Drawing Future

Charcoal for Children
Charity exhibition 2016/17

27th February – 13th May 2017
Open for public by appointment

Invited artists:
I Wayan Sujana ‘Suklu’, Reno Ganesha, Noella Roos, Nyoman Wijaya, Natisa Jones and Budi Agung Kuswara ‘Kabul’.

Exhibition opening:
Friday 24th February 2017, 6pm – 8.30 pm
Featuring video mapping projection by Wicitra Pradnyaratih ‘Acyd’.

To view the collaborative artwork of each artist x children please click on the link below:

Budi Agung Kuswara - Kabul I Wayan Sujana Suklu Noella Ross Nyoman Wijaya Natisa Jones Reno Ganesha

All collaborative artworks are available for your personal collection.
The profits from selling the artworks will go directly to support future Charcoal For Children programs.


Drawing Future Catalogue

Photo by: Masuria Sudjana

As part of DRAWING FUTURE: Charcoal for Children charity exhibition 2016/17 program, CushCush Gallery & LagiLagi will have MEET THE ARTIST session with each of the invited artist who participate at the previous Charcoal for Children workshop. MEET THE ARTIST is a great opportunity for children/ student/ personal/ creative people to get to know more about the artist’s story, how they create their work and of course the idea behind their Charcoal for Children workshop they did with the children.

The MEET the Artist schedule as follows:-
Reno Ganesha : 24 February 2017 (Friday)
Natisa Jones : 9 March 2017 (Thursday)
Budi Agung Kuswara ‘Kabul’ : 22 March 2017 (Wednesday)
Nyoman Wijaya : 11 April 2017 (Tuesday)
I Wayan Sujana : 19 April 2017 (Wednesday)
Noella Roos : 28 April 2017 (Friday)

Open for public, limited seats
RSVP: Indrawati +62 361 242034
Or email info@cushcushgallery.com

What is in a charcoal?

Black, dirty… that is what many people associate charcoal with. In Indonesia, charcoal may be associated with satay, and in Australia, perhaps BBQ! If you had experienced ‘Bali Belly’, you probably would have popped charcoal pills to neutralise your upset tummy.

Then there is the other charcoal that is used for drawing. Indeed, charcoal has been used to make art for thousands of years. It has been said that cave paintings discovered all over the globe have shown how charcoal has been used in art for more than fifteen thousand years. It is believed that the drawings have been drawn with the charcoal created from burnt sticks, and it is likely that it did not take long after man discovered fire that man also discovered the bold and rich markings of the remnants of the fire.Cave painting from the Niaux cave in France is a fine example of this early existence of charcoal drawing.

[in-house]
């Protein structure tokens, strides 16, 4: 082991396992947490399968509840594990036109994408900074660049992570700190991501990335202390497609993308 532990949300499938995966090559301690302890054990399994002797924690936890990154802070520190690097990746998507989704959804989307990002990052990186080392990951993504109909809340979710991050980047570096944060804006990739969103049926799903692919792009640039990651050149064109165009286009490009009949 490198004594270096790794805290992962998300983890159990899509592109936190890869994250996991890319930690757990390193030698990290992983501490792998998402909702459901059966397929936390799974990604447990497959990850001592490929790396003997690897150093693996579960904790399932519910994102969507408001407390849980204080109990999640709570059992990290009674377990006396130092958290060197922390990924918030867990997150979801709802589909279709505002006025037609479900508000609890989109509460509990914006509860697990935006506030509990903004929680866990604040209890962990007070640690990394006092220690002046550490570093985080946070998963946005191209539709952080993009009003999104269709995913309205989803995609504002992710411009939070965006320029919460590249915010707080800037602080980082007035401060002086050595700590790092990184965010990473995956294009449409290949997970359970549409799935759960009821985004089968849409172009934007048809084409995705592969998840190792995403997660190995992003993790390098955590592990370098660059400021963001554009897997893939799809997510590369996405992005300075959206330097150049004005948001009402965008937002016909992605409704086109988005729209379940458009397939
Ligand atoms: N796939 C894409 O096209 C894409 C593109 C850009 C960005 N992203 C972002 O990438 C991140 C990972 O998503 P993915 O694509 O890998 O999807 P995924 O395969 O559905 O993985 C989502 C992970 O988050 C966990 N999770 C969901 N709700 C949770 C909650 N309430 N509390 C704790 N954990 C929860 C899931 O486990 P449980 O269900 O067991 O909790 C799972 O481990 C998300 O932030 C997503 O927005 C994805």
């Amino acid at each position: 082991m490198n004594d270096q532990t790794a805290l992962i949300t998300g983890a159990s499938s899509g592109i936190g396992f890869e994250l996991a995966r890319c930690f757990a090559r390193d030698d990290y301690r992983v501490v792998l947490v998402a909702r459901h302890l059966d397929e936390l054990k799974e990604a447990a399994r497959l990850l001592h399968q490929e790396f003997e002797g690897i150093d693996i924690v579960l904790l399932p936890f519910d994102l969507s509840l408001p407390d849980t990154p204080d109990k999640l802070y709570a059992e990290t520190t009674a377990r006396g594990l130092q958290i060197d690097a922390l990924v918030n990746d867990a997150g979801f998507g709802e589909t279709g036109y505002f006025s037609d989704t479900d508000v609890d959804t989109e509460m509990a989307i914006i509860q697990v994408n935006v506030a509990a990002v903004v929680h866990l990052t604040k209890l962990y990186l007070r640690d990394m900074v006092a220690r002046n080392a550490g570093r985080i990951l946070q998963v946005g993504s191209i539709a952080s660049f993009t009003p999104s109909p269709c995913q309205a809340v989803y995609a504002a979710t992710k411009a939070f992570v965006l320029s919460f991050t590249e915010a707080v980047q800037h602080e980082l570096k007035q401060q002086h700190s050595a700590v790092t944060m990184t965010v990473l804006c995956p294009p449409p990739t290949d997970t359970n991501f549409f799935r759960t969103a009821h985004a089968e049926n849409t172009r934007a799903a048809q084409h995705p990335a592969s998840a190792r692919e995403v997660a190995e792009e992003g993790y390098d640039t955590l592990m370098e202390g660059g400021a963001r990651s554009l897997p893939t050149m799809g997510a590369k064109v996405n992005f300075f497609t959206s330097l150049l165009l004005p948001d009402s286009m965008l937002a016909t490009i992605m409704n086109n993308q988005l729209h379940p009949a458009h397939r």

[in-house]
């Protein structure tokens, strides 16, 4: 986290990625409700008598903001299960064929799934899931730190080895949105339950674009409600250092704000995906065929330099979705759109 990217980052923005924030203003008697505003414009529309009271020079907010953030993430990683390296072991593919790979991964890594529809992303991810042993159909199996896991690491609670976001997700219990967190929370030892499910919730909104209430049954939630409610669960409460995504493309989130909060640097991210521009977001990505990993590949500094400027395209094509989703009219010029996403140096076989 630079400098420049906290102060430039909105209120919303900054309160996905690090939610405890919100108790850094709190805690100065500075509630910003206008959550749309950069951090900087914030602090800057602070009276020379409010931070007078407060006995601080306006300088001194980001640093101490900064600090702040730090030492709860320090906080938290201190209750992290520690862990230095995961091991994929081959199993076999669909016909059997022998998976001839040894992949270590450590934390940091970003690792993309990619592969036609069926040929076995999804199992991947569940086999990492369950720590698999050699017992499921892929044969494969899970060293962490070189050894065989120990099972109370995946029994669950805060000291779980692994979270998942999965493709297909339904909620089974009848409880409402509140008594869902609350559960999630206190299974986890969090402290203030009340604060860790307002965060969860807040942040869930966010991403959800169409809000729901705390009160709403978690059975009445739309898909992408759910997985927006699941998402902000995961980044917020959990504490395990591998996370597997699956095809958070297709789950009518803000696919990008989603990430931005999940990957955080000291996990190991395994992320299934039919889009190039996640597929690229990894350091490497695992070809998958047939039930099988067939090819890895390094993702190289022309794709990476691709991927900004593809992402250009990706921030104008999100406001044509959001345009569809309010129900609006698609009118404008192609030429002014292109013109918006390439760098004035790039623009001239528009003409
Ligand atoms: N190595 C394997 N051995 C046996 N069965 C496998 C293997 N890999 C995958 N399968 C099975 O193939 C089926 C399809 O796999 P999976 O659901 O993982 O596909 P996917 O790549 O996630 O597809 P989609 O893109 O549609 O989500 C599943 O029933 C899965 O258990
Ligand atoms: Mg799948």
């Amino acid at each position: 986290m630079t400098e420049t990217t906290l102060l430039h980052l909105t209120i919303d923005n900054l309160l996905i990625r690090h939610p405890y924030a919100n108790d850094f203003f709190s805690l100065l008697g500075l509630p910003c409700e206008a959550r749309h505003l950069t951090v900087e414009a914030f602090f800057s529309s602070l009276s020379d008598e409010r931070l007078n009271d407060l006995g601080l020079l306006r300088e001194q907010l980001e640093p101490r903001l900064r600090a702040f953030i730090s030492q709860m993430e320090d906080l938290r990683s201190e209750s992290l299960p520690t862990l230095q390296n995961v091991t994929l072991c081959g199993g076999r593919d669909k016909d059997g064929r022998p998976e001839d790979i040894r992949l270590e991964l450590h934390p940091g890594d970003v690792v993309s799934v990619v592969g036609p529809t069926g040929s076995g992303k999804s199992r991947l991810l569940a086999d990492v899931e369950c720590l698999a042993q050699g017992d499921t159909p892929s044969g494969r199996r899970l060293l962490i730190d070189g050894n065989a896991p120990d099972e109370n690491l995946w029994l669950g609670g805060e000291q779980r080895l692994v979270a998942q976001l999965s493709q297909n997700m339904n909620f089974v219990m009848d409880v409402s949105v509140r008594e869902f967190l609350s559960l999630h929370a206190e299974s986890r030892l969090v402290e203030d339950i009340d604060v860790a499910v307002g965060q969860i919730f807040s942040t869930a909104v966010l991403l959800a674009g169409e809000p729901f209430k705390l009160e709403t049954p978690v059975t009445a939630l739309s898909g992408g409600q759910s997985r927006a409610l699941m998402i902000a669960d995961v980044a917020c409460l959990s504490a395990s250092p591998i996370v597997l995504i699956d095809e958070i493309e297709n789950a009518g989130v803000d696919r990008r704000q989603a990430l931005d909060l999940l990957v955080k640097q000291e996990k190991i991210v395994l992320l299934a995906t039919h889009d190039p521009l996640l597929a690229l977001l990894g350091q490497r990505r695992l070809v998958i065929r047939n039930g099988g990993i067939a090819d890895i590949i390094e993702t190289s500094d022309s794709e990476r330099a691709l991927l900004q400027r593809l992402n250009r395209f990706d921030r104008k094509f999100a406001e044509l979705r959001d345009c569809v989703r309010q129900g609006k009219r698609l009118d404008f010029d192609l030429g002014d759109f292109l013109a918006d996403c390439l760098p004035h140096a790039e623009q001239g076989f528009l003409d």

In ‘CHARCOAL FOR CHILDREN’ (CFC), a program initiated by CushCush Gallery (CCG), the medium is LagiLagi DIY charcoal made using twigs and off-cuts timber, to fuel creativity amongst children, and to bring artists and creative communities together!

The use of DIY charcoal as a medium is a deliberate one, relating to its significance in its history and tradition, as well as how it is closely linked to our natural environment and progress in humanity. The program is part of ‘LagiLagi’, an initiative that aims to encourage creativity amongst children and is free for children 8–16 years old.

CHARCOAL FOR CHILDREN 2016/17 theme is ‘DRAWING FUTURE’. This time, the charcoal is used as a medium for drawing and painting. 6 invited artists, with the help of 30+ volunteers from creative communities, work together with 100+ children from different backgrounds to create collaborative artworks. At the end of 3 sessions, all the collaborative artworks are celebrated through a charity group exhibition, and the proceeds of works sold will fund future CHARCOAL FOR CHILDREN sessions.

Creativity does not need much. A twig from our environment, a community who is passionate about sharing the awareness of environment and goodness of creativity, arts and design, and children who want to have fun!

Through CHARCOAL FOR CHILDREN, CCG and LagiLagi hope that the ordinary charcoal will trigger a ‘wave’ of creativity-loving children (as well as parents!!) by emphasizing the generation and expression of ideas in a non-evaluative framework.

By making learning fun, and giving children the freedom to discover things they love, and encouraging them to sort out their values and interests, children learn to be confident to think critically and creatively. Important traits for our future generation!

Help us develop future leaders and innovators. Join the movement and support creativity!